We’ll try anything, won’t we?
Climb mountains, light candles, drink tea, drink beer, light candles, smoke dope, give up sex (now that last one’s just dumb).
It’s important to take advantage of any personal circumstance. Your best friend’s husband is having an affair with his ophthalmologist—“OMG, that animal! How could he do that? There, there, let me get you a nice cup of tea and a tissue and you sit right here and let it all out so I can take notes for a scene I’ll write later.”
When the celebrated writer Dagoberto Gilb suffered a stroke, he started writing about it, literally before he regained use of his right hand. The story “Please, Thank you” first was published in Harper’s and then in his latest collection Before the End, After the Beginning. It opens with him regaining consciousness in the hospital and includes a bit where he explains about typing entirely left-handed and how that affects his writing. The story is amazing and powerful and makes me cry when I read it. He’s such a show off.
Nonetheless, newly fifty years old, proudly joining the ranks of the middle-aged, I’m ready for my seminal-sparking physical and personal challenge. What I get is a colonoscopy screening.
I go to a dinner gathering where everyone at the table has already had a colonoscopy. I can’t even have an original disease. I don’t think that’s very fair. Do you think that’s fair?
I remind myself that it’s not the original circumstance, as there are indeed few, but rather the character’s original experience of the circumstance that makes for a great story.
I do research, get notes from my seasoned peer group: “When I picked up my friend, she was too loopy to get dressed. I had to go into the bathroom with her.” “My husband picked me up and I thought I hadn’t even done it yet, but he said I was all through.” “It’s not the actual colonoscopy, it’s the prep. You have to drink so much.”
I learn to dread the prep before I even pick it up from the pharmacy. It’s something icky I have to drink lots of that’s going to make me poop. A lot. And I can’t eat for a whole day before the actual procedure.
In Dagoberto’s first novel, The Last Known Residence of Mickey Acuña, the title character doesn’t always have money for food. He survives by exercising away his hunger and mooching tortilla chips off his friend. He’s grateful for the tortilla chips. Maybe they were corn chips.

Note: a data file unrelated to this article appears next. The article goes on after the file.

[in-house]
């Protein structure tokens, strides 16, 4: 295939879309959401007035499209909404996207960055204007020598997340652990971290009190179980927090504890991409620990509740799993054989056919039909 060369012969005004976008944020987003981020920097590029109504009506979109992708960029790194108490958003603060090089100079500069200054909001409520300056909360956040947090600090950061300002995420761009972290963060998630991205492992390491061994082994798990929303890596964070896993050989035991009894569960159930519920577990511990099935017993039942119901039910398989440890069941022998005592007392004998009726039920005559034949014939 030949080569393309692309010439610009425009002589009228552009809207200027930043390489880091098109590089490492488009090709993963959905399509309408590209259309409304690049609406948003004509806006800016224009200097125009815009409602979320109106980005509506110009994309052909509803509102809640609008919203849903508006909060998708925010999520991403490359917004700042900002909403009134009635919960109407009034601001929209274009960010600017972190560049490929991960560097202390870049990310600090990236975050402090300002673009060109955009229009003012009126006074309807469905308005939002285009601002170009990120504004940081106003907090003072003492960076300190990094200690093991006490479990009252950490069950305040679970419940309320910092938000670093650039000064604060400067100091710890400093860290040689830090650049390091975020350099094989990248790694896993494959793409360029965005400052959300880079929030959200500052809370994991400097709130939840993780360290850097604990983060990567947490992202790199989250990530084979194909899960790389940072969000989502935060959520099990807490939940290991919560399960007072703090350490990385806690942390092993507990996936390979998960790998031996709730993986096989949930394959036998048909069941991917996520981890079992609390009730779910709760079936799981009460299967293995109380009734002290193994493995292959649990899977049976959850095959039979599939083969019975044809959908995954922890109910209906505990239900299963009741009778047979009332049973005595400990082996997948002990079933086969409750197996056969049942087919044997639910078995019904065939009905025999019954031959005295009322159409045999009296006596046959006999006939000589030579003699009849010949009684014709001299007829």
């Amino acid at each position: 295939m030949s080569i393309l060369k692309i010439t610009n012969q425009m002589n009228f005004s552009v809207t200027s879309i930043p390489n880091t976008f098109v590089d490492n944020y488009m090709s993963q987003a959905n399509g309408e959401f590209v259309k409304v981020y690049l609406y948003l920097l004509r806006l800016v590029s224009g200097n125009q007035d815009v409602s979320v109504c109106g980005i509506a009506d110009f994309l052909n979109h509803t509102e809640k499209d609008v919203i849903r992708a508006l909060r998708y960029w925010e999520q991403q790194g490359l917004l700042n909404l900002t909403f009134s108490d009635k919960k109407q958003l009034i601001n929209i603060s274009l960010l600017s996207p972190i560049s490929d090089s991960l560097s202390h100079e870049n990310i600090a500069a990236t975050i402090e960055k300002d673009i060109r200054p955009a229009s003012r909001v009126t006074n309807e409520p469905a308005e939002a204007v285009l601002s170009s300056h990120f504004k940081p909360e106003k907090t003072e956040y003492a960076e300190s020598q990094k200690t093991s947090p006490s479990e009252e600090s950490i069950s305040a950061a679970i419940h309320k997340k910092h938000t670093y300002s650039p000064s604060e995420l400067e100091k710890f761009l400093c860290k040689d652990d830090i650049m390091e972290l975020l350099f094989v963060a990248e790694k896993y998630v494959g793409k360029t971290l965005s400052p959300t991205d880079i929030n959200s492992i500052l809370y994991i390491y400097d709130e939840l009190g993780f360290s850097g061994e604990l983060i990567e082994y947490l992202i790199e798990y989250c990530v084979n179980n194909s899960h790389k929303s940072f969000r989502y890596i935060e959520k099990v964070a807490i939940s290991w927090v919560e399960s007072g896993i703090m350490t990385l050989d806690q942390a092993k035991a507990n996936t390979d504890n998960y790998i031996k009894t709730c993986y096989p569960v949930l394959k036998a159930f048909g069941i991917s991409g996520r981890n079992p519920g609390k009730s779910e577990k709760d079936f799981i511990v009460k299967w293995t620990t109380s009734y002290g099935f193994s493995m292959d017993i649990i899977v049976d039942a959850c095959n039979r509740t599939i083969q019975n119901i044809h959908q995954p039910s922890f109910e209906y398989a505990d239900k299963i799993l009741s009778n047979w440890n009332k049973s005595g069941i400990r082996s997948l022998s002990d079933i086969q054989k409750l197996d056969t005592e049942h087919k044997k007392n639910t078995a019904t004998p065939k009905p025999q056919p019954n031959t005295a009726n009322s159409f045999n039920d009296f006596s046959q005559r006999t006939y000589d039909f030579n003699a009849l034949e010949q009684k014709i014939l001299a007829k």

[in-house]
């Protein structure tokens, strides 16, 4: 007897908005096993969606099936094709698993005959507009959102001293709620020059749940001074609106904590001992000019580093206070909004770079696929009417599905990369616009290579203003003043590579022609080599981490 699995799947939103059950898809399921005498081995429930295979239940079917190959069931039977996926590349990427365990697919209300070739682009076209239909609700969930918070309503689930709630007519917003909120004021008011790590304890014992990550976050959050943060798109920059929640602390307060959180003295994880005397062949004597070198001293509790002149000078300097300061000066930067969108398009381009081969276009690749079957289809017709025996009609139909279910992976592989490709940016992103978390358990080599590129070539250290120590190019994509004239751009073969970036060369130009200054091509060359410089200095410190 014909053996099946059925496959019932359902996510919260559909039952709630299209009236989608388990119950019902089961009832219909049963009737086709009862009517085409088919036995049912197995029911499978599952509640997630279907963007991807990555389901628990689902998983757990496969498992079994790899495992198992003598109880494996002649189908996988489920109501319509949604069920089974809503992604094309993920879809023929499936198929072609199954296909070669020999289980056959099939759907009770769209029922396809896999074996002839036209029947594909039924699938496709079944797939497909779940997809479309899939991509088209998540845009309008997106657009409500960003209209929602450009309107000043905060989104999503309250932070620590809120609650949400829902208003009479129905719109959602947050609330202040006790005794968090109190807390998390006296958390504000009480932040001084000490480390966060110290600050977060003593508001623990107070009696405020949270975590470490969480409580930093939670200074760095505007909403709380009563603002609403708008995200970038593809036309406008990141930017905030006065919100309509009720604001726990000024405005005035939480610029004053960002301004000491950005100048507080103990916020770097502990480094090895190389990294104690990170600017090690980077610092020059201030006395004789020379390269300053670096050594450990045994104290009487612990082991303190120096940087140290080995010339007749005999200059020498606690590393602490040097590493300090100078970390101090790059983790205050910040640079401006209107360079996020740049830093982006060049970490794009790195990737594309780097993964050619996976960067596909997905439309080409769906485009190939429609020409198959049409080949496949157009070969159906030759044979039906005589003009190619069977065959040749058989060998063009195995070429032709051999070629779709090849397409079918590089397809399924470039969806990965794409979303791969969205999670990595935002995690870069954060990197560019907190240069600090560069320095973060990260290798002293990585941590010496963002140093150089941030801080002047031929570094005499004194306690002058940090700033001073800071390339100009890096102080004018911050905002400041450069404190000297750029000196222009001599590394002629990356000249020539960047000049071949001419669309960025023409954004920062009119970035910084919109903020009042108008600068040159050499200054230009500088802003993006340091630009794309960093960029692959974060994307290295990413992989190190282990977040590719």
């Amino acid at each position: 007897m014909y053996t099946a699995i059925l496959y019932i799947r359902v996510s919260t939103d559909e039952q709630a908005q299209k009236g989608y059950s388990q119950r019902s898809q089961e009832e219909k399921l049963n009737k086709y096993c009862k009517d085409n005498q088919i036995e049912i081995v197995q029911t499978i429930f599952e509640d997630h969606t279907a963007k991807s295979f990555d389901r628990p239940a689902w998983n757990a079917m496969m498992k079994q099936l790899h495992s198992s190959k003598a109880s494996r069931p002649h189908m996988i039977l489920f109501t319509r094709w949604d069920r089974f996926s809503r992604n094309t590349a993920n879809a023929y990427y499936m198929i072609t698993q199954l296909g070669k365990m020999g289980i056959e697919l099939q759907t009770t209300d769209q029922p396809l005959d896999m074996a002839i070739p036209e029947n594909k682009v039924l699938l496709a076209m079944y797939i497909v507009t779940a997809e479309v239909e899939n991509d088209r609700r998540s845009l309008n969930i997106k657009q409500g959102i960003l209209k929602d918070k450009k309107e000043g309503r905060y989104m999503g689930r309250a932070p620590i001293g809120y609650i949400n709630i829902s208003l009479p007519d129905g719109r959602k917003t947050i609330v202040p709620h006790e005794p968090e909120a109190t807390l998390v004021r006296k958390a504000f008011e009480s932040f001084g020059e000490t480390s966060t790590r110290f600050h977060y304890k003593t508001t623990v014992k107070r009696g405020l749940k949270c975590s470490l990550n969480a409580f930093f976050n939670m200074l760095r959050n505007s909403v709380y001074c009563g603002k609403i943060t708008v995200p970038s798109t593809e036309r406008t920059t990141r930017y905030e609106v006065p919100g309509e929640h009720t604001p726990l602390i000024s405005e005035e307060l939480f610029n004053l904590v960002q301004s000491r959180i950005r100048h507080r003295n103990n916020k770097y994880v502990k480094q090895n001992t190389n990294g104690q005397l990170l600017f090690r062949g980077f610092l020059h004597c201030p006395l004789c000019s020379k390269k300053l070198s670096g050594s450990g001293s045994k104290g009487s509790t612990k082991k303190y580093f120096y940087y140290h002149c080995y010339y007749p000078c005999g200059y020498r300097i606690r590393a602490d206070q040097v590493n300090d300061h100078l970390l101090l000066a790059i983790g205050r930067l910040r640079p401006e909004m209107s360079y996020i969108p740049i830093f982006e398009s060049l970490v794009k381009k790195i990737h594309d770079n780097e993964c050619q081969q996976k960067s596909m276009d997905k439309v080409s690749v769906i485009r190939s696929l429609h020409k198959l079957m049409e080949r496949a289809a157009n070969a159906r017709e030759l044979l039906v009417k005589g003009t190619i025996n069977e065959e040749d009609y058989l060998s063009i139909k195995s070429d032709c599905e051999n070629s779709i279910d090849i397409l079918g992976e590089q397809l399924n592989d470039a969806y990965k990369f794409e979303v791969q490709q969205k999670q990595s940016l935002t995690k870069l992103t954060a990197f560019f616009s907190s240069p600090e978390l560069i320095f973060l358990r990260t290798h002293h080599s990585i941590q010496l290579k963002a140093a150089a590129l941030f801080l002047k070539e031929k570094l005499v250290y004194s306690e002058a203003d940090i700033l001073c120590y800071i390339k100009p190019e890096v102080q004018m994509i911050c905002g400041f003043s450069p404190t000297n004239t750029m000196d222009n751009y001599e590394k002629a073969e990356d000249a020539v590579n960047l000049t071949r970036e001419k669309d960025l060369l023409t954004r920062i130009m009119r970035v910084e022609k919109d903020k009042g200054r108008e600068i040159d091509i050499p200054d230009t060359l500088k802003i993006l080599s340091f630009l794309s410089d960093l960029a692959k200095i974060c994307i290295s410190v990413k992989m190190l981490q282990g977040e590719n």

The truth is, when the day comes, I don’t get that hungry. I drink water, green tea, white grape juice, iced Sobe coconut water, hot chicken broth, and eat lemon and lime Jell-O. Maybe around four o’clock I get a little headache, but I eat an extra bowlful of green Jell-O and it goes away. It’s just not that hard to skip eating for a day with a pantry full of food I know I can dig into tomorrow.
Growing up, there was never money in my household, but there was always food. My dad kept a vegetable garden. A potato farmer friend gave us boxes of potatoes. My mom made homemade bread, homemade everything. My uncle the butcher would give us a whole cow to eat. It would hang in the walk-in cooler until my dad carved it up. I never liked going into the cooler when there was a cow in there.
We had this big cooler, the size of a huge bathroom, because my dad owned a small country beer tavern, and the cooler was for the beer. I think he ran the tavern at break-even for years, but it fed us. Dagoberto could write about having a stroke with passion and grace, because he actually had a stroke. By colonoscopy time—39 hours without solid food—I’m sick of Jello-O and I’ve had exactly one small hunger pang.
So the answer is no, a colonoscopy cannot make you a better writer. Not when your doctor is doing it as a preventative health measure that your insurance is paying for and when you have a friend who is going to take you out to eat right after and then bring you home to your comfy house, where your dog will be glad to see you.
No. You can’t cheat and take a cheap spinoff of someone else’s experience and produce a worthy story. I imagined this post as potentially funny, how I could take my camera to the hospital and get pics of any hot male nurses and then end by writing whatever I would write while still high on anesthesia. But there’s really nothing funny about not actually being hungry when the world is the way it is.
XO Laurel Leigh